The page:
"Now, Dias," Harry said, "we must talk over our plans. You said that we would not decide upon anything till we got here."

"In the first place, senor, I think it would be well to go to the north to see the Cerro de Pasco silver mine, they say it is the richest in the world. It is well that you should see the formation of the rocks and the nature of the ore; we may in our journeyings come across similar rock."

"It is gold rather than silver that one wants to find, Dias. I do not say that a silver mine would not be worth a very large sum of money, but it would be necessary to open it and go to a large expense to prove it. Then one would have to go to England and get up a company to work it, which would be a long and difficult matter. Still, I am quite ready to go and see the place."

Dias nodded.

"What you say is true, senor. I could take you to a dozen places where there is silver. They may be good or may not, but even if they were as rich as Potosi the silver would have to be carried to Lima, so great a distance on mules' backs that it would swallow up the profits. And it would be almost impossible to convey the necessary machinery there, indeed to do so would involve the making of roads for a great distance."

"At the same time, Dias, should you know of any silver lodes that might turn out well, I would certainly take some samples, and send two or three mule-loads of the stuff home. They might be of no good for the purpose for which I have come out here, but in time I might do something with them; the law here is that anyone who finds a mine can obtain a concession for it."

"That is so, senor, but he must proceed to work it."

"I suppose it would be sufficient to put two or three men on for that purpose."

"But if you were away for a year difficulties might arise. It would be better for you only to determine the course of the lode, its thickness and value, to trace it as far as possible, and then hide all signs of the work, and not to make your claim until you return here."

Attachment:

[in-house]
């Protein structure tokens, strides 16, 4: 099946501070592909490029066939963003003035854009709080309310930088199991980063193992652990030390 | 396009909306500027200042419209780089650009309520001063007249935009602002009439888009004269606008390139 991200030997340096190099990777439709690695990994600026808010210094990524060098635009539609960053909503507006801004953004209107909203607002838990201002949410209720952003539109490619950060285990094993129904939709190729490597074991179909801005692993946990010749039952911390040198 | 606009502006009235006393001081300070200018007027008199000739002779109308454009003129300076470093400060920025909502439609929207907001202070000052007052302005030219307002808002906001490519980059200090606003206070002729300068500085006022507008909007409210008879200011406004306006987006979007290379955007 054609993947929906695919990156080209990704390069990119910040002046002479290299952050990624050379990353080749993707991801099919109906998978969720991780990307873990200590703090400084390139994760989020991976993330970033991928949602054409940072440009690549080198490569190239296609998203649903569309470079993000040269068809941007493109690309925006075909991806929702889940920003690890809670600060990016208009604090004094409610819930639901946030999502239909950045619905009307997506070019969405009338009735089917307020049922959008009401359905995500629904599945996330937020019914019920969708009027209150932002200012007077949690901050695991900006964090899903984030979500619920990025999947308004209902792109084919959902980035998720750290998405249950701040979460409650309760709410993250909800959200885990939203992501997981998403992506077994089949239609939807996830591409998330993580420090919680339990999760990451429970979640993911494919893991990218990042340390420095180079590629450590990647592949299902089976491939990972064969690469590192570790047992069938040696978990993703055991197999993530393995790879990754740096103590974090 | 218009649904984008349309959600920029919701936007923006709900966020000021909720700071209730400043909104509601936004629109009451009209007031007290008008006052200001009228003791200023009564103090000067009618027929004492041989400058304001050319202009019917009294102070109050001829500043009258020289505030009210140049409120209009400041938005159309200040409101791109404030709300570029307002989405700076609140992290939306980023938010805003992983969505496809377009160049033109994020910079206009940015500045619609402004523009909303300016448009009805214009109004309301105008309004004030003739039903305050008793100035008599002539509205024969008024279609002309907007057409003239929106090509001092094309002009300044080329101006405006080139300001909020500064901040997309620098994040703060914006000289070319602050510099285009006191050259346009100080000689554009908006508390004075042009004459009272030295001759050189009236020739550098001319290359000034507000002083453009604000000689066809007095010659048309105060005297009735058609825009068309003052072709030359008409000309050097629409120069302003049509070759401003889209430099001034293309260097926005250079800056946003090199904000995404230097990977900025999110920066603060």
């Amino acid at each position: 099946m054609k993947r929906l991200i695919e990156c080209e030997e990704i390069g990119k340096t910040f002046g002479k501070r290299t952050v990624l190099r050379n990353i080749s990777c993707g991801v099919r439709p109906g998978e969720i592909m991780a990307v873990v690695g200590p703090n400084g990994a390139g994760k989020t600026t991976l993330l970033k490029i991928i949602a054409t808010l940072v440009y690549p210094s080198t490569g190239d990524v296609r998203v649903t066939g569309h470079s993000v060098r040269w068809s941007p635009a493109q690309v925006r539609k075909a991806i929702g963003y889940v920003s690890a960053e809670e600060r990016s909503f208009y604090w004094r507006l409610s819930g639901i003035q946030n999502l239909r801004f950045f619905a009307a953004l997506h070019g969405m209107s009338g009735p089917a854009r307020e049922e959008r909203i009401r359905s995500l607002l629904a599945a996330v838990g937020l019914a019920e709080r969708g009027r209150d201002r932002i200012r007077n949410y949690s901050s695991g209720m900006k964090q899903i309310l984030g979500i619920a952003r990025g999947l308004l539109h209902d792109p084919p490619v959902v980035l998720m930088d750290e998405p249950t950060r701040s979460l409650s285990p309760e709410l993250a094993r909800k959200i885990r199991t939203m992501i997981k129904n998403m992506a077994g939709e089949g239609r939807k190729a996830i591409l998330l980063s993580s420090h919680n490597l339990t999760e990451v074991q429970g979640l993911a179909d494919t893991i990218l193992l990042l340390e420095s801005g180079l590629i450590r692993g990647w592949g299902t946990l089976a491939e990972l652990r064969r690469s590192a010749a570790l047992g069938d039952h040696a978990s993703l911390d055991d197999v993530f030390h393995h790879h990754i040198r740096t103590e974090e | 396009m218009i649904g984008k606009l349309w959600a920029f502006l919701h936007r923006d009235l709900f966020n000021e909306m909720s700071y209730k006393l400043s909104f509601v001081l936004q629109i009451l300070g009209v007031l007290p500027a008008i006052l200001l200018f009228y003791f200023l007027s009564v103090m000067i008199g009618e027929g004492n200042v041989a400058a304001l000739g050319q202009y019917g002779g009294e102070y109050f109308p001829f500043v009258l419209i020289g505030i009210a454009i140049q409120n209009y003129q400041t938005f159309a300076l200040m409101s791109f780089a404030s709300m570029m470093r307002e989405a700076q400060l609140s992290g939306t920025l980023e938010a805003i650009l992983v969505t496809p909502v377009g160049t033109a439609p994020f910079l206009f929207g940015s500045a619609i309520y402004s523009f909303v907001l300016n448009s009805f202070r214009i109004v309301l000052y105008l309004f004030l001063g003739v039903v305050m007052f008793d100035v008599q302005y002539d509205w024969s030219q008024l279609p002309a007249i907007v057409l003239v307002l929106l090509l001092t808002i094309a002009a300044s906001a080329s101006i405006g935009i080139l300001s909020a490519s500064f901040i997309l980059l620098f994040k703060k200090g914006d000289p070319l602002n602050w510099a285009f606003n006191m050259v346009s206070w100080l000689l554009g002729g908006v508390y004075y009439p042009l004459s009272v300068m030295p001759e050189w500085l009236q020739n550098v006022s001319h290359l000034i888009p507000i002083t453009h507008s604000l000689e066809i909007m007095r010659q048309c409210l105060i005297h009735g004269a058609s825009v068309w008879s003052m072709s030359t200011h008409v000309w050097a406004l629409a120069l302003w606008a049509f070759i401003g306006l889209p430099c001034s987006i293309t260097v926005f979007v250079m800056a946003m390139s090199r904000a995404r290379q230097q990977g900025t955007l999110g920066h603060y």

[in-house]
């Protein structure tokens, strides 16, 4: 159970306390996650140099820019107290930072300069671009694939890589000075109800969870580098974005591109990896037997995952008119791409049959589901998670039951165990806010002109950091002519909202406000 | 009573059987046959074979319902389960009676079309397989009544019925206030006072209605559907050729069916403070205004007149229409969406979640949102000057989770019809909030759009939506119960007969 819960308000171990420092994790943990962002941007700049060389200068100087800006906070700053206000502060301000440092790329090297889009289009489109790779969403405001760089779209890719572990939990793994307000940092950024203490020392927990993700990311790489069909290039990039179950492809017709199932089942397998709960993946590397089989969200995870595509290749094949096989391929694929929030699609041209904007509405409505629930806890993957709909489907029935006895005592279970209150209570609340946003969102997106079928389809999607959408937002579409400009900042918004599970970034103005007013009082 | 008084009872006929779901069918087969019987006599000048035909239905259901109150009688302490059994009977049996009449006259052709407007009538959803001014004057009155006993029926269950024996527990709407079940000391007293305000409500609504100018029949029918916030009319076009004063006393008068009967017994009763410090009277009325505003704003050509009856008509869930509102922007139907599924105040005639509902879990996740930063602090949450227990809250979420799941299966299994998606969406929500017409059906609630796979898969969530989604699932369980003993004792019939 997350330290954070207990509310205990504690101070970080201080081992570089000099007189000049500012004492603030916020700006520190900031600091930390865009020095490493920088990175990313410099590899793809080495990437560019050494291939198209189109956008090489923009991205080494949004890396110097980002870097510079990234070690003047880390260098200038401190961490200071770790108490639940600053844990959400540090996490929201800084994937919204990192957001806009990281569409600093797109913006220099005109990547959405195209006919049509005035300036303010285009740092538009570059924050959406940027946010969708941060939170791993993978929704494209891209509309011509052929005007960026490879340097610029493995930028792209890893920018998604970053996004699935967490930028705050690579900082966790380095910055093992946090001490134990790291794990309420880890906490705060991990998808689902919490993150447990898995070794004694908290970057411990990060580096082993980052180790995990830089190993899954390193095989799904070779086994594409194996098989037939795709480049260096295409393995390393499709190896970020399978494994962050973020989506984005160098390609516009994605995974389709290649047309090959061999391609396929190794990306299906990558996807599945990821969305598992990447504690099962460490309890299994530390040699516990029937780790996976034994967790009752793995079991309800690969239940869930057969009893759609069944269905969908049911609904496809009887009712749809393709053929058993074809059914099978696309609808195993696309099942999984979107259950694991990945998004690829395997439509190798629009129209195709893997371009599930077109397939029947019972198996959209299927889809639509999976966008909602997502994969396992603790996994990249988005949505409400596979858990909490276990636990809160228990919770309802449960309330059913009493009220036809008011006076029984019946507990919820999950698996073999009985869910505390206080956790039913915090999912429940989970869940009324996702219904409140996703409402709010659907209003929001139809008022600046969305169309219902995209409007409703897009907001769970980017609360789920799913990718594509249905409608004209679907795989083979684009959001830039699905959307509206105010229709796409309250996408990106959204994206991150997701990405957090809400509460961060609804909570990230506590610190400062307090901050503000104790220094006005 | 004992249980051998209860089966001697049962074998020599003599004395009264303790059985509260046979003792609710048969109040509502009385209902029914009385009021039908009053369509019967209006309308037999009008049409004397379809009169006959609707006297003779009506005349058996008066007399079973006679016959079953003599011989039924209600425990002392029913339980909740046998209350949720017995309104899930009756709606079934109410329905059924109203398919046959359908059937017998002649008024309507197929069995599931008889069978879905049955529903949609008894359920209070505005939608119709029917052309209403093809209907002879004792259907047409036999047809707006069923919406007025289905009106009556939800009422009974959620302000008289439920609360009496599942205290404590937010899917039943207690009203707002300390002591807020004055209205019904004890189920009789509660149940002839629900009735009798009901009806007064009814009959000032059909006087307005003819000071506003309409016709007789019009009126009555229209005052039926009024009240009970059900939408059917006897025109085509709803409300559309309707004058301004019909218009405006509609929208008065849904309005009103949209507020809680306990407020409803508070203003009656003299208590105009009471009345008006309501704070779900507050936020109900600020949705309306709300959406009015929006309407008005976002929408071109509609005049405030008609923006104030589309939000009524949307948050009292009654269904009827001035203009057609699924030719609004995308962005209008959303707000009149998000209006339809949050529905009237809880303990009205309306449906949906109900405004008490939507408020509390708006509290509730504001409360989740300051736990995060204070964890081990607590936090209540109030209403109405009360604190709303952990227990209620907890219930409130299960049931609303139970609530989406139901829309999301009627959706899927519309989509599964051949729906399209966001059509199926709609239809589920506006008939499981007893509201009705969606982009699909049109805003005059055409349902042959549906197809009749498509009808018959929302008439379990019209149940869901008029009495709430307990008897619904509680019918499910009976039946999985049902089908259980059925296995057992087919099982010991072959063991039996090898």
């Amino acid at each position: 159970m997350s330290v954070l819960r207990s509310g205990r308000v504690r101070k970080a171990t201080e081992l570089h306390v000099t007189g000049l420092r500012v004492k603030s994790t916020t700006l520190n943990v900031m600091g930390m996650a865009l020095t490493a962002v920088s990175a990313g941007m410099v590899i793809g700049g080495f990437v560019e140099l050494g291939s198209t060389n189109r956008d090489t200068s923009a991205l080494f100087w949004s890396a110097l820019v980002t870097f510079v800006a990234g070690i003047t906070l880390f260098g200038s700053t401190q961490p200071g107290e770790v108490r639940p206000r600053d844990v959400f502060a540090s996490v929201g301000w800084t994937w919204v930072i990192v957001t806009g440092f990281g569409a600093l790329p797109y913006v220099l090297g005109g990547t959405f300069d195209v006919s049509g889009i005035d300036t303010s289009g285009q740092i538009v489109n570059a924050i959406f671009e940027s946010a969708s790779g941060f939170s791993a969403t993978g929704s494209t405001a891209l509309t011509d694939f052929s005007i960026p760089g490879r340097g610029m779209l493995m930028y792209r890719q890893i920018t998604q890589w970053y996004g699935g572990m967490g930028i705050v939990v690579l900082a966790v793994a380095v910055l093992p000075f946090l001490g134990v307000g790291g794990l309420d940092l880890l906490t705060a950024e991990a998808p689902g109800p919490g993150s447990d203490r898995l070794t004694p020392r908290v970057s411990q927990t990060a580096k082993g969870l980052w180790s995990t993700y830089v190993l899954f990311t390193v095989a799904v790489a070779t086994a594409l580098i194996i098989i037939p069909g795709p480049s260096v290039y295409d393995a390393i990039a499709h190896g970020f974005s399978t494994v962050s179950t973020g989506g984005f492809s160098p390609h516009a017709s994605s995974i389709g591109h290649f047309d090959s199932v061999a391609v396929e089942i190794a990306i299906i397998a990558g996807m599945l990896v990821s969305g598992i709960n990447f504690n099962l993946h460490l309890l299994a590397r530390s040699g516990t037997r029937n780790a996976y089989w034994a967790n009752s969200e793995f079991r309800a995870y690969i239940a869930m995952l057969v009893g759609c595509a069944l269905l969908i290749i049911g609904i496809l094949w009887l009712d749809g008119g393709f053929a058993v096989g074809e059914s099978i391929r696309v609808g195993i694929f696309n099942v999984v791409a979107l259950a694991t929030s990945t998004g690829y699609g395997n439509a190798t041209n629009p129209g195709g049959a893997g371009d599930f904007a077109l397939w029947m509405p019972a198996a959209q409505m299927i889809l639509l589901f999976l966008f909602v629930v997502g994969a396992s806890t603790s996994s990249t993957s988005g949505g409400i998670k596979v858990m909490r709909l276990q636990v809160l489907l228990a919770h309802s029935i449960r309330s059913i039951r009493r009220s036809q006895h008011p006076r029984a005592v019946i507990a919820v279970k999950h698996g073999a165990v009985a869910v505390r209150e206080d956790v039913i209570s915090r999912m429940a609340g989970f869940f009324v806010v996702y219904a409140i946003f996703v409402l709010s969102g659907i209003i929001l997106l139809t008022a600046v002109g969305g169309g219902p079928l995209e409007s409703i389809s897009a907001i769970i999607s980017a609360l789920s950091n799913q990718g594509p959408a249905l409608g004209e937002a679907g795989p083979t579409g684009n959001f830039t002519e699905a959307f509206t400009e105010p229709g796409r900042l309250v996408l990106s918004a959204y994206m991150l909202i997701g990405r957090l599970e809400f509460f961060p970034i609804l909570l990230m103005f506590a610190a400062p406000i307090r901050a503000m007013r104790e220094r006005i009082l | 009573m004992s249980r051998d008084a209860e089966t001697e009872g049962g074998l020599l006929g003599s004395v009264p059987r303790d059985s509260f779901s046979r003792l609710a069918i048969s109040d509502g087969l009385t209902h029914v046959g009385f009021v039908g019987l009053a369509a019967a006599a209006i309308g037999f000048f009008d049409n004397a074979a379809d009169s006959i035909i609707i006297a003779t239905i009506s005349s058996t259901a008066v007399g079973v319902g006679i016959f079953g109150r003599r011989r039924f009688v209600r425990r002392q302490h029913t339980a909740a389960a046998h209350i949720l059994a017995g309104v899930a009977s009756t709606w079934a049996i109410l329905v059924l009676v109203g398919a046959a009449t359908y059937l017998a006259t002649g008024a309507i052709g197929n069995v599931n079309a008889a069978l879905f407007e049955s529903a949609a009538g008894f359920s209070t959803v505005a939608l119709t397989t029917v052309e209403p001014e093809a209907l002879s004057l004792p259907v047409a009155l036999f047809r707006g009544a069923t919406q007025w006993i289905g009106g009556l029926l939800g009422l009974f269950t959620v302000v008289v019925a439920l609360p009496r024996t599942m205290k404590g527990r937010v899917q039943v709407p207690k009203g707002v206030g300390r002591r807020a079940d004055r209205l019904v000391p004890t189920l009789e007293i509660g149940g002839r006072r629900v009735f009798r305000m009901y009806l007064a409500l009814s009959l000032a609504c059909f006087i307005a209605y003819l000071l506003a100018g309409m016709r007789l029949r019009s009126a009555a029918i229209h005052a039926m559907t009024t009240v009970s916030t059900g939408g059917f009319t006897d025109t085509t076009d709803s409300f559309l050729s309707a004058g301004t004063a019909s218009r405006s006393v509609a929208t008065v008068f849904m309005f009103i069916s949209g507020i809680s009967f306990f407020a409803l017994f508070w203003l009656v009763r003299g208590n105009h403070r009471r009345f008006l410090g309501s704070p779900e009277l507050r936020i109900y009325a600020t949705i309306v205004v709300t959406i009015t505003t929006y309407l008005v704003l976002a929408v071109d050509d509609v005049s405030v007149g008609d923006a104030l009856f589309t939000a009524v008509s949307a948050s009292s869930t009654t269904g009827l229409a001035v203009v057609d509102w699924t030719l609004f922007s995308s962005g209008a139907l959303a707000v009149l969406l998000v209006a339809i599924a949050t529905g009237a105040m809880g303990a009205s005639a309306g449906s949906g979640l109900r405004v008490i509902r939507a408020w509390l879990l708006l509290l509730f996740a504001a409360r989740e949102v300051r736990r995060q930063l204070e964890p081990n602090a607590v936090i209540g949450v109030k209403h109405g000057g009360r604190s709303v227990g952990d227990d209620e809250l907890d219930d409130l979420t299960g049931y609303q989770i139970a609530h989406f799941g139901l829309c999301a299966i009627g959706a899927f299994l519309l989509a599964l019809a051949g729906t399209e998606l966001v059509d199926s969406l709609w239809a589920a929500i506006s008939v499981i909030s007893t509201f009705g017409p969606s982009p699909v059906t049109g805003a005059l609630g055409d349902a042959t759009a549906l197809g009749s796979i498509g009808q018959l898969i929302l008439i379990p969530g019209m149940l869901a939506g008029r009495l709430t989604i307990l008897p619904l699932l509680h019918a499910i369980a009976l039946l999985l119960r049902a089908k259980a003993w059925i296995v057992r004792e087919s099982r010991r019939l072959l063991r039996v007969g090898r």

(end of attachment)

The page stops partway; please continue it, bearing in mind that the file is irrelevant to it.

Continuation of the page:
"Very well, I will take your advice, Dias. And now about the real object of our journey."

"I have been thinking it over deeply," Dias said. "First as to mines; at present almost all the gold that is obtained is acquired by washing the sands of rivers. Here and there gold has been found in rocks, but not in sufficient quantities to make mining pay. The rivers whose sands are richest in gold are in the mountains that lie behind Lake Titicaca, which lies to the south of Cuzco and on the border of Bolivia. No one doubts that in the time of the Incas there existed gold mines, and very rich ones; for if it had not been so it is impossible to account for the enormous amount of gold obtained by the Spanish conquerors, and no one doubts that they got but a small portion of the gold in existence when they arrived. It is of no use whatever for us to search the old ruins of the Incas in Cuzco, or their other great towns; all that can be found there has already been carried away.

"Now you see, senor, Huanuco, Jauja, Cuzco, and Puno all lie near the eastern range of the Andes, and when the alarm caused by the arrogant conduct of the Spaniards began, it was natural that the treasures should be sent away into the heart of those mountains. The towns on the western sides of this plateau, Challhuanca, Tanibobamba, Huancavelica, would as naturally send theirs for safety into the gorges of the western Andes, but all traditions point to the fact that this was not done by the Incas. As soon as the Spaniards arrived and struck the first blow, the great chiefs would naturally call together a band of their followers on whose fidelity they could rely, load the treasures on llamas, of which they possessed great numbers, and hurry them off to the mountains.